Can I work part time after receiving workers’ compensation benefits in North Carolina?

Bobby L. Bollinger, Jr. - Workers' Compensation - Super Lawyers

Answered by: Bobby L. Bollinger, Jr.

The Bollinger Law Firm, P.C.
Charlotte, NC
Phone: 704-377-7677
Fax: 704-373-1977

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You can work part time if you are not able to return to work full time due to your injury. The point of workers’ compensation benefits is not to help you profit, but to give you a helping hand when you are not able to quite make ends meet due to an injury preventing you from working. For this reason, you may only work part time while receiving workers’ compensation benefits. Working full time (defined as five days or 40 hours a week, 50 weeks a year) will stop you from receiving your benefits. The thinking is that if you can work full time, you are not disabled enough to need the help. 

However, it is important to know that any work will reduce your disability payments. They will not stop unless you exceed the SGA threshold, but your benefits will get smaller. This means that in practice, you could end up getting a check for partial disability, not for total disability. It can also look bad if you are working when you are pursuing benefits, like you do not really need them. For that reason, many attorneys suggest that you avoid working at all while pursuing your disability benefits and work only as much as is necessary when you are receiving them.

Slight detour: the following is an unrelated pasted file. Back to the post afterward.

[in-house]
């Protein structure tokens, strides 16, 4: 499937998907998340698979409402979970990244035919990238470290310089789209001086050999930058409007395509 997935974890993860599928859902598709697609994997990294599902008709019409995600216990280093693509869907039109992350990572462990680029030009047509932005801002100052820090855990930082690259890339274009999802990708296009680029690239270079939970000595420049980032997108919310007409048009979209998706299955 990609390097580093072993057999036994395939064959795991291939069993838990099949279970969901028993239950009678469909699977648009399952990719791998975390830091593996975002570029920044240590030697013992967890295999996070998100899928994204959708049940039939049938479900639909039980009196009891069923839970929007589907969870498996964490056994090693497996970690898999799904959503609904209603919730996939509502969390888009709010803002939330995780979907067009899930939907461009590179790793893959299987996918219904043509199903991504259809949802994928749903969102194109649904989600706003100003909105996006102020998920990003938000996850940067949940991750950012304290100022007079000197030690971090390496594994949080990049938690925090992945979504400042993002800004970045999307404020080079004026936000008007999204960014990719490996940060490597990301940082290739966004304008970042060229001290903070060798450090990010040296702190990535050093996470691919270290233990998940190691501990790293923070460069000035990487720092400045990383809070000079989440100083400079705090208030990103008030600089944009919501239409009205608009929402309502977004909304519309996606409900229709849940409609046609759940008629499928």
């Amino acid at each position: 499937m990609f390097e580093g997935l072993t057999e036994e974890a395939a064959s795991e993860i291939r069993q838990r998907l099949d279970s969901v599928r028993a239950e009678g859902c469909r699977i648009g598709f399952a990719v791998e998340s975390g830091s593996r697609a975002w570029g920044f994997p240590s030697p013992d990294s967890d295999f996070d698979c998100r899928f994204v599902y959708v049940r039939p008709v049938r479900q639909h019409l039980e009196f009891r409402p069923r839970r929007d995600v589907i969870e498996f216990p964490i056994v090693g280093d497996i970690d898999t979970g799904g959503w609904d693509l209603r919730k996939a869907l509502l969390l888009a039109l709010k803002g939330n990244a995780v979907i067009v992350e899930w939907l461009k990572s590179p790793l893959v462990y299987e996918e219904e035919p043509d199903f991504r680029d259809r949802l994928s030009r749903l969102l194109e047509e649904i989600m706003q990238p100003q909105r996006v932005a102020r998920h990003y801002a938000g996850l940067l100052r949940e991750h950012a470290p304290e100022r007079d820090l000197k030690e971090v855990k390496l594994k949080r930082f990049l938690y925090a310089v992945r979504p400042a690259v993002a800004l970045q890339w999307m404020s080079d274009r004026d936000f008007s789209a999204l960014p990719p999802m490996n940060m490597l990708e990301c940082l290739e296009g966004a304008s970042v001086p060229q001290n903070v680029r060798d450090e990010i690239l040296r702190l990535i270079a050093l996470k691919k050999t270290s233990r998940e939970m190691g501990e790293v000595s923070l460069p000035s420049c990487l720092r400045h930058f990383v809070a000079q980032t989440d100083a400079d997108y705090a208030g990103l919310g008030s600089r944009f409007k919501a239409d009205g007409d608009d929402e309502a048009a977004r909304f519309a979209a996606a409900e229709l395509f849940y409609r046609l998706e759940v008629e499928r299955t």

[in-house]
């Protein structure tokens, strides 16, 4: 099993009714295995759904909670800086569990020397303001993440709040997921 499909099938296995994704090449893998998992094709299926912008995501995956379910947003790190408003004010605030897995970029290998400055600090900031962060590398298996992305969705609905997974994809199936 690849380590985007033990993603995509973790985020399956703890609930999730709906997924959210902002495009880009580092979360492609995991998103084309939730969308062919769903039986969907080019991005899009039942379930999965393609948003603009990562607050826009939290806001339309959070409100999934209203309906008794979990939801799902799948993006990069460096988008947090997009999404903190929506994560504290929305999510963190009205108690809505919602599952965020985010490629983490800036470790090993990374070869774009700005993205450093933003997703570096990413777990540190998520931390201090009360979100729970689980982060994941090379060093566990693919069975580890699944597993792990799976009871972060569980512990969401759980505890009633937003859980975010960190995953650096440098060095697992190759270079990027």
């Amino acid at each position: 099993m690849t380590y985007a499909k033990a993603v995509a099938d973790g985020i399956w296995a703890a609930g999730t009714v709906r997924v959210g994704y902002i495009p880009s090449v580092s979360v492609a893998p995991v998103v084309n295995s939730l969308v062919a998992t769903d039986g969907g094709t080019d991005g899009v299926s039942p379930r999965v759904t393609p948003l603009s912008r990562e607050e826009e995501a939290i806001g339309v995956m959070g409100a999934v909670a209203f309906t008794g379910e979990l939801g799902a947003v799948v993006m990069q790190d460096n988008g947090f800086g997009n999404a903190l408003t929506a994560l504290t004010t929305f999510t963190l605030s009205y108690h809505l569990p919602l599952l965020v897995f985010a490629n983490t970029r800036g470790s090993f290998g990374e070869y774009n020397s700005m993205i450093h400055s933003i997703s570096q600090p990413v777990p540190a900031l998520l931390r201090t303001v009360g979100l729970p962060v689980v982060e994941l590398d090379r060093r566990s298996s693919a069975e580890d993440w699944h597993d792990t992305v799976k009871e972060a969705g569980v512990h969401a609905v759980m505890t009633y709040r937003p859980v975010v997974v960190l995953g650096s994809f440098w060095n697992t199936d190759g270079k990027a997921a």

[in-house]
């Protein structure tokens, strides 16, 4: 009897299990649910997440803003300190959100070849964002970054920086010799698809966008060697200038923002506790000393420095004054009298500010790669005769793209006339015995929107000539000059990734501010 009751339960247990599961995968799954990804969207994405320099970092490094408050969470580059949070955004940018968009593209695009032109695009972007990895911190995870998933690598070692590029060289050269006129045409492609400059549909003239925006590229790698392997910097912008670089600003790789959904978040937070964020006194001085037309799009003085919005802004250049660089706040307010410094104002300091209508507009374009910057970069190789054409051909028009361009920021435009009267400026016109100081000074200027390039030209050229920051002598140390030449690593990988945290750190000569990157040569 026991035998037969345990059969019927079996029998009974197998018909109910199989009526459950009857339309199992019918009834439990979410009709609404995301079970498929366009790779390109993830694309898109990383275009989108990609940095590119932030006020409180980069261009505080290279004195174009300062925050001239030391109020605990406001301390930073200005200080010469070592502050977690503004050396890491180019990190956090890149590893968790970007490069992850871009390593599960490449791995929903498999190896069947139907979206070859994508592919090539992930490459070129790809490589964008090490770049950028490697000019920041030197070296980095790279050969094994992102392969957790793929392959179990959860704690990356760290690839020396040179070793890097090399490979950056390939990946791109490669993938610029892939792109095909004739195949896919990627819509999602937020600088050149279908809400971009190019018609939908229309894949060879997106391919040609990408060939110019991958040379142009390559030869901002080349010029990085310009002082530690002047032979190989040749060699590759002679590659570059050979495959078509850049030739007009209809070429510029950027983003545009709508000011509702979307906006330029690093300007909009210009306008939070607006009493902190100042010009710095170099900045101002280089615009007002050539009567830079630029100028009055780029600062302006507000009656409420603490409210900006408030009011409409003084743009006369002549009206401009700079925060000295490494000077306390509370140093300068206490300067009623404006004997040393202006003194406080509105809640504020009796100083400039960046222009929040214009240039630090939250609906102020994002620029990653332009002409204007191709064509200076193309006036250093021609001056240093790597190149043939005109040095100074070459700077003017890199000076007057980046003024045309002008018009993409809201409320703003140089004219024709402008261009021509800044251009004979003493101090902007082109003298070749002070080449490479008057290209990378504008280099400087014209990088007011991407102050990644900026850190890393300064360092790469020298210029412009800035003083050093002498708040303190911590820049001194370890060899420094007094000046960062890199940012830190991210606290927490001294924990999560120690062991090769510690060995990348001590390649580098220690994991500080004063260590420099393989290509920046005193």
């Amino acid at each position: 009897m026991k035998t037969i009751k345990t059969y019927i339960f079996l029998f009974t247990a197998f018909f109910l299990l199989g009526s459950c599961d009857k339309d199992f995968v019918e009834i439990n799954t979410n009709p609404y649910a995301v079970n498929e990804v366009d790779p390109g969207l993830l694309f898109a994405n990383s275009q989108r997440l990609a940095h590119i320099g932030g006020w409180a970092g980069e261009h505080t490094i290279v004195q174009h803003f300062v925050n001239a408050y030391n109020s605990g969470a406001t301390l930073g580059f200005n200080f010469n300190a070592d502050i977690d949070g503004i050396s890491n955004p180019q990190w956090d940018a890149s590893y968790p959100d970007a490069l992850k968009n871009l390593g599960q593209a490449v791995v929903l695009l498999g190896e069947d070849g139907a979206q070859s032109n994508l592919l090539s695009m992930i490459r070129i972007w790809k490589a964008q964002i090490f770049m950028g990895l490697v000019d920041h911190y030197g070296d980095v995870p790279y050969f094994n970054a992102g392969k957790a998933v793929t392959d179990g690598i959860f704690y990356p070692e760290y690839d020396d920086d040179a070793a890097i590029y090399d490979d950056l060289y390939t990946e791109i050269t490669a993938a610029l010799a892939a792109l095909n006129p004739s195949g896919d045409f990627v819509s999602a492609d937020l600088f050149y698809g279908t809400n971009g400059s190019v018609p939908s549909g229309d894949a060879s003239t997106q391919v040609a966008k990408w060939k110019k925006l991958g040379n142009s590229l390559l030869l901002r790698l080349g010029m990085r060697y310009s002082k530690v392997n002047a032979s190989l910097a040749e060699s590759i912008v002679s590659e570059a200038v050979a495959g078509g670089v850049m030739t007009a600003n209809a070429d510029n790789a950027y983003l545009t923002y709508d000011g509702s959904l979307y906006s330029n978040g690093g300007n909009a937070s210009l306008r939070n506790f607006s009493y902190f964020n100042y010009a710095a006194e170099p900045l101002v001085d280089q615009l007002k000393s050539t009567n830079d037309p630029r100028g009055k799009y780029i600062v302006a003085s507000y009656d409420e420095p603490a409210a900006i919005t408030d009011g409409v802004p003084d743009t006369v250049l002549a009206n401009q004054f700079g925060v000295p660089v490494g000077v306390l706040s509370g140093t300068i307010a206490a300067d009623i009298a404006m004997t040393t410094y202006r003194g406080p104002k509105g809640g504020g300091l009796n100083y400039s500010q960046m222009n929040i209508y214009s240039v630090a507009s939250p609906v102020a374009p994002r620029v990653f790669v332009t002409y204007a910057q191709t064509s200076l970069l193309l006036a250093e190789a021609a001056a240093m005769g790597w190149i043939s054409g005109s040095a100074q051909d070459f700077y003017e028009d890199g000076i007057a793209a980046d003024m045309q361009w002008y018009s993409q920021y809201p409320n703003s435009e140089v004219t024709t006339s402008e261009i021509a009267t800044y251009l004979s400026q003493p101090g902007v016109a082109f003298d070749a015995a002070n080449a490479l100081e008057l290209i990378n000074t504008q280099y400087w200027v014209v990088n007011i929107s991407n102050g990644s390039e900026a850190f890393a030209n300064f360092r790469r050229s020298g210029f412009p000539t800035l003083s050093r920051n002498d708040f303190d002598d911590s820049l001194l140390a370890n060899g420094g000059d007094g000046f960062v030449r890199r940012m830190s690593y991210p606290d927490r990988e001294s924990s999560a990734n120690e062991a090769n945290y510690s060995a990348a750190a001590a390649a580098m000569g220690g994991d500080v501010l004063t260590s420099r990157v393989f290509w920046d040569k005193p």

Benefits May Not be Enough

The Social Security Administration knows that even with disability benefits, you may not be able to make ends meet, and so you may have to work a bit. However, there is a limit to your allowable monthly earnings. The amount varies each year, and by your condition, but as of 2018, a nonblind person on disability payments may only earn up to $1,180 per month from another source before losing their benefits. This amount of earnings (called “substantial gainful activity” or SGA), combined with your benefits, should put you at a level of income that you can subside on.

You should contact an attorney to discuss your exact situation if you plan to work while receiving disability benefits. It can be especially helpful to retain a board-certified specialist in workers’ compensation law to assist you. Workers’ compensation law is very complex, and knowing that your lawyer has the skill and experience necessary to take on your case will ease your mind. You can also review a lawyer’s track record at the Industrial Commission website, using their database of decisions. That way, you can see how many times they have handled a situation such as yours.

Disclaimer: The answer is intended to be for informational purposes only. It should not be relied on as legal advice, nor construed as a form of attorney-client relationship.

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